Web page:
Labour is pledging to make the Small Business Cashflow Loan Scheme more accessible for a longer period of time.
It’s campaigning on giving “viable” businesses until December 31, 2023 to apply for unsecured loans under the scheme, administered by the Inland Revenue. The deadline for applications is currently December 31, 2020.
Should it get elected into government, Labour is also promising to extend the interest-free period of loans under the scheme from one year to two years.
It wants to enable businesses to use the loans for investment in new equipment or digital infrastructure, or to help them adapt to the impacts of Covid-19, rather than limiting use to core operating expenses (rent, insurance, utilities, etc) as is currently the case.
Finally, it is committing to investigating more permanent ways the state could provide small businesses with finance. This could include repurposing the Small Business Cashflow Loan Scheme, setting up a ‘Small Business Growth Fund’, establishing a micro-finance company for small businesses, or expanding the mandate of the Venture Investment Fund.
Under the Small Business Cashflow Loan Scheme, businesses can get a loan of $10,000. The size of the loan can be extended by $1800 for every full-time equivalent employee the business has, up to 50 employees. So, the maximum available is $100,000.
Should Labour advance its policy, loans would be subject to 3% interest when the interest-free period expires. This interest would be charged from the date the loan was drawn down, as is the case now.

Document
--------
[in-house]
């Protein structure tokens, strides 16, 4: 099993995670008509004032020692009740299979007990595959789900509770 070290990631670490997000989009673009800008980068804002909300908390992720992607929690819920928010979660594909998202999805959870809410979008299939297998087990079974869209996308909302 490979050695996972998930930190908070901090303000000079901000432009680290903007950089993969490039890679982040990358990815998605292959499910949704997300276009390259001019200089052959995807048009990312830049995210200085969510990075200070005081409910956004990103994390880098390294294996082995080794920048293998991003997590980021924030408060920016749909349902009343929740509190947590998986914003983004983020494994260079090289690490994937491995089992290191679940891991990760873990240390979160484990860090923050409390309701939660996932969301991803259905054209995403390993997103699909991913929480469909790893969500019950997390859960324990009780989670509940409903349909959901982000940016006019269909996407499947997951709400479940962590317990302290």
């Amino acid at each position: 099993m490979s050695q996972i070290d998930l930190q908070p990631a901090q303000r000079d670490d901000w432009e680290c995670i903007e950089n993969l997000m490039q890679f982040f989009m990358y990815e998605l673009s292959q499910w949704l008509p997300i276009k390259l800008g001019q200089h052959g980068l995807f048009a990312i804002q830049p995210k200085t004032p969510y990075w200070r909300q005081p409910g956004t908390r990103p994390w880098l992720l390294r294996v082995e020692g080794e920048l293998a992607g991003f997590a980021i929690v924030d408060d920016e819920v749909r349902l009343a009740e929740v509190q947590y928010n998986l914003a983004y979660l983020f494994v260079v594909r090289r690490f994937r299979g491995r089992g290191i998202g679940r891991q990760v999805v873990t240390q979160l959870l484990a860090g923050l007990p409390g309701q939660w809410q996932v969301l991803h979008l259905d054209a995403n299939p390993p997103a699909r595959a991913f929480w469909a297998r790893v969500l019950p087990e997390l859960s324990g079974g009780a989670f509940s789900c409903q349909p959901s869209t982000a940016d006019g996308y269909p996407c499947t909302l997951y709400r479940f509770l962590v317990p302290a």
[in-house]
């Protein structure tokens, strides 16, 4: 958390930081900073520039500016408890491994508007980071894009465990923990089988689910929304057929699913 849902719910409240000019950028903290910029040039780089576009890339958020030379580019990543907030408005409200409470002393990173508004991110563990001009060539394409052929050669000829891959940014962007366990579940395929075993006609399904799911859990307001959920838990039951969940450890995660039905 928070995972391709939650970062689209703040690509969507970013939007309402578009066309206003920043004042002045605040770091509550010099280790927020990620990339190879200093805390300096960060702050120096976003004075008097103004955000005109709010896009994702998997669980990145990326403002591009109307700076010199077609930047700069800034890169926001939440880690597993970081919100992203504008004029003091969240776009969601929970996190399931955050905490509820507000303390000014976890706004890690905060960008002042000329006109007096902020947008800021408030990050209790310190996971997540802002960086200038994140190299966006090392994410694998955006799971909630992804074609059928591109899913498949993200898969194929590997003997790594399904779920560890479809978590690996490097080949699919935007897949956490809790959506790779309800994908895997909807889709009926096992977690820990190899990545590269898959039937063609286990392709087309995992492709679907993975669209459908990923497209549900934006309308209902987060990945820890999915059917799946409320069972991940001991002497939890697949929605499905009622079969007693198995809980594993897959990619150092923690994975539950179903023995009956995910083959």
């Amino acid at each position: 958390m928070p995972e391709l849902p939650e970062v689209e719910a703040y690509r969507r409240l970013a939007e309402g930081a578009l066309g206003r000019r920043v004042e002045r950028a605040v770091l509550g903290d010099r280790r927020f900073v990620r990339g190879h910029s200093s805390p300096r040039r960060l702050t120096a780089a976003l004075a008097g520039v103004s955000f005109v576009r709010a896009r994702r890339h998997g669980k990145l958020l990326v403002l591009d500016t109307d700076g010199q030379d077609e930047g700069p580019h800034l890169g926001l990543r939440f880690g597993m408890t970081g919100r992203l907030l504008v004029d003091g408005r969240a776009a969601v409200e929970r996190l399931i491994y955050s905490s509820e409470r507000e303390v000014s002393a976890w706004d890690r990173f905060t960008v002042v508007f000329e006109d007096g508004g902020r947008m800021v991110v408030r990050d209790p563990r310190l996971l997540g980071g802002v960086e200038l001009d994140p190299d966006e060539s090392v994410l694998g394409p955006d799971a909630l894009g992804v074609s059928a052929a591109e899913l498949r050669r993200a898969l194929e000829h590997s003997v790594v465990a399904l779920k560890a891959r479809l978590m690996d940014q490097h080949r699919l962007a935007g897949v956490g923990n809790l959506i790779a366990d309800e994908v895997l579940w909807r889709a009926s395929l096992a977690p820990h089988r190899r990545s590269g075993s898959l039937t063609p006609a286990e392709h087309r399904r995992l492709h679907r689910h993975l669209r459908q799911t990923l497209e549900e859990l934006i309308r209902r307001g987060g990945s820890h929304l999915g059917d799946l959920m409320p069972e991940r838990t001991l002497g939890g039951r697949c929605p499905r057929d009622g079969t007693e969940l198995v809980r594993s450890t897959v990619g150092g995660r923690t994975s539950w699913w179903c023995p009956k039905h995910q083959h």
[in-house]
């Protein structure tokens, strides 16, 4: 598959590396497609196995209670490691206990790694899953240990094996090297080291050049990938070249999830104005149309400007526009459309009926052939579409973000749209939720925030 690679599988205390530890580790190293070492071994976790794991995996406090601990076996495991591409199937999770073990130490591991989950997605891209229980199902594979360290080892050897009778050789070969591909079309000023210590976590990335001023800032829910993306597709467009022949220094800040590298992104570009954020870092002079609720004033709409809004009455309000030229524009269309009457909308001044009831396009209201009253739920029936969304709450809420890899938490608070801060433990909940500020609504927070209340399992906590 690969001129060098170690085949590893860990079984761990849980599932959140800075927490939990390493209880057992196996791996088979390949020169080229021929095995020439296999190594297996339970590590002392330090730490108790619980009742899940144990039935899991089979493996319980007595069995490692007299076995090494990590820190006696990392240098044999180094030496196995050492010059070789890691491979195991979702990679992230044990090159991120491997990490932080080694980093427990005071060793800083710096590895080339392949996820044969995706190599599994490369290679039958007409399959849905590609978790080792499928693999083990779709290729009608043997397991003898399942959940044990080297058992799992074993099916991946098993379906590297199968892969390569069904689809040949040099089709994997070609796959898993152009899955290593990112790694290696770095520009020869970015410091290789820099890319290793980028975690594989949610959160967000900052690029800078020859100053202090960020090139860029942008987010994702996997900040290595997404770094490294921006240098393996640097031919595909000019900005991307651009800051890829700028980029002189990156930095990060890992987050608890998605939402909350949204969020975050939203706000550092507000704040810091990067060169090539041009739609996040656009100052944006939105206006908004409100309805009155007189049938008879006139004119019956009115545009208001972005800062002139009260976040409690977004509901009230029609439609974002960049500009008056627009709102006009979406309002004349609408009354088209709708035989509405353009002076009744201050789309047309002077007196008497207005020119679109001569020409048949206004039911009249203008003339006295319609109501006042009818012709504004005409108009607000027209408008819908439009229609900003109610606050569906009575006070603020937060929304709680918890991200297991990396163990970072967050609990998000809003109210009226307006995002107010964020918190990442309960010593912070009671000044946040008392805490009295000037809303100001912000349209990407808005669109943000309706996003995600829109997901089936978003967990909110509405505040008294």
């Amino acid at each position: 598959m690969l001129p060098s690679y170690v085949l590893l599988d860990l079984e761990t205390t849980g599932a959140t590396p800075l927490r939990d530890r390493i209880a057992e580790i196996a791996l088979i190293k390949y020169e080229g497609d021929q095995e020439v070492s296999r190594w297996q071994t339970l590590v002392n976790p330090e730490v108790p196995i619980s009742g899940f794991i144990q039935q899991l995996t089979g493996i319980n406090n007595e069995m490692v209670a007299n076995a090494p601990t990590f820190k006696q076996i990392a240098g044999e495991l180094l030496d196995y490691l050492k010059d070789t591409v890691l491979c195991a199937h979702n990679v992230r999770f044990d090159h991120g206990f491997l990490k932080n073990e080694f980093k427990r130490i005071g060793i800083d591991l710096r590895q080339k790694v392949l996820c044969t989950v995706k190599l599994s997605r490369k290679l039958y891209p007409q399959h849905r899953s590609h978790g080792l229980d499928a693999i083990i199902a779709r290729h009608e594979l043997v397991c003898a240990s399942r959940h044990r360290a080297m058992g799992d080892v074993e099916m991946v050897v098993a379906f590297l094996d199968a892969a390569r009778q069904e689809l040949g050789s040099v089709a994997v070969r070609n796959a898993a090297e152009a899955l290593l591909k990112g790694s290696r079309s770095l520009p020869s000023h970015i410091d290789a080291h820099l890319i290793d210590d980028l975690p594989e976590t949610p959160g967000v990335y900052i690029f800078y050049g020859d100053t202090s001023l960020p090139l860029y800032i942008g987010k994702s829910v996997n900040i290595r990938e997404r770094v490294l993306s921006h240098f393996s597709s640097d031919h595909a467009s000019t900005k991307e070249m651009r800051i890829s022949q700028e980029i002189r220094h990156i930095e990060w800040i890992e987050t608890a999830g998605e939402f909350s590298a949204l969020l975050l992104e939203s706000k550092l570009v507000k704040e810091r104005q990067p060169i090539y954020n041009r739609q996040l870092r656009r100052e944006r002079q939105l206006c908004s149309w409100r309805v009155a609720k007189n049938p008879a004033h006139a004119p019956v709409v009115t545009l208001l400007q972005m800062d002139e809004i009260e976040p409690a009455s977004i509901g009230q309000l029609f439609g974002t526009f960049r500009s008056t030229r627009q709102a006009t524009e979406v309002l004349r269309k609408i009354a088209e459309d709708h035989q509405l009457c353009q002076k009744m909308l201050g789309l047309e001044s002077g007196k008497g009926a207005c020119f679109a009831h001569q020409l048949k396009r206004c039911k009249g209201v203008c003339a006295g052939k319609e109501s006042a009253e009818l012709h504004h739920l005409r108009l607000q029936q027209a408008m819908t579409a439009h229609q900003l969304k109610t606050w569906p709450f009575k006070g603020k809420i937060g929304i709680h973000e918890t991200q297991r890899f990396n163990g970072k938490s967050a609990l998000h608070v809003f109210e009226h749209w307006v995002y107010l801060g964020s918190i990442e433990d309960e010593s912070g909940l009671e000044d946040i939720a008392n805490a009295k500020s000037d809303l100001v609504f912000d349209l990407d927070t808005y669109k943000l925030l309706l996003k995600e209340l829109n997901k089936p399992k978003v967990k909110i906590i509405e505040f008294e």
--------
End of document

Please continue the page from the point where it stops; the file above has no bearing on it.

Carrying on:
Labour would retain the current requirement for the loan to be repaid within five years of it being taken out.
It would update the terms of existing loans under the scheme to in line with the revamped scheme.
For a business to be deemed “viable”, its directors or owners generally need to have good reason to believe it's more likely than not the business or organisation will be able to pay its debts as they fall due within the next 18 months.
When the Small Business Cashflow Loan Scheme was launched in May, it was only due to be available for a month. However, the popularity of the offer saw the deadline extended from June, to July and finally to December.
Minister for Small Business Stuart Nash in June told interest.co.nz he was taking to Finance Minister Grant Robertson about making the scheme permanent.
By the first week of September, around 94,500 small businesses had borrowed almost $1.6 billion under the scheme. The average loan was around $16,500. Most of the businesses employ five or fewer staff.
Labour said in its policy document: “As the recovery continues, ongoing uncertainty means businesses will continue to need financing to cover lower than expected sales and to ensure they are resilient.”
In advice provided to the Government in March, Treasury emphasised the fact large corporates with good credit risk have larger bank facilities they can draw down on than small businesses.
Treasury said that as at December 2019, 36% of large corporates’ approved bank loans remained undrawn, whereas only 6% of small to medium-sized businesses’ balances were undrawn.
Digital training vouchers
In a separately policy aimed at small businesses, Labour is promising to fund $2,500 of free training for 30,000 small businesses through a new “Digital Training” voucher.
The voucher would cover fees for short-courses or training in digital technology or for support to assess their use of digital technology and develop a digital action plan.
The voucher would be targeted at businesses with up to 20 employees over the next two years.
Labour expects the training to be provided by chambers of commerce, “regional business partners”, or industry bodies.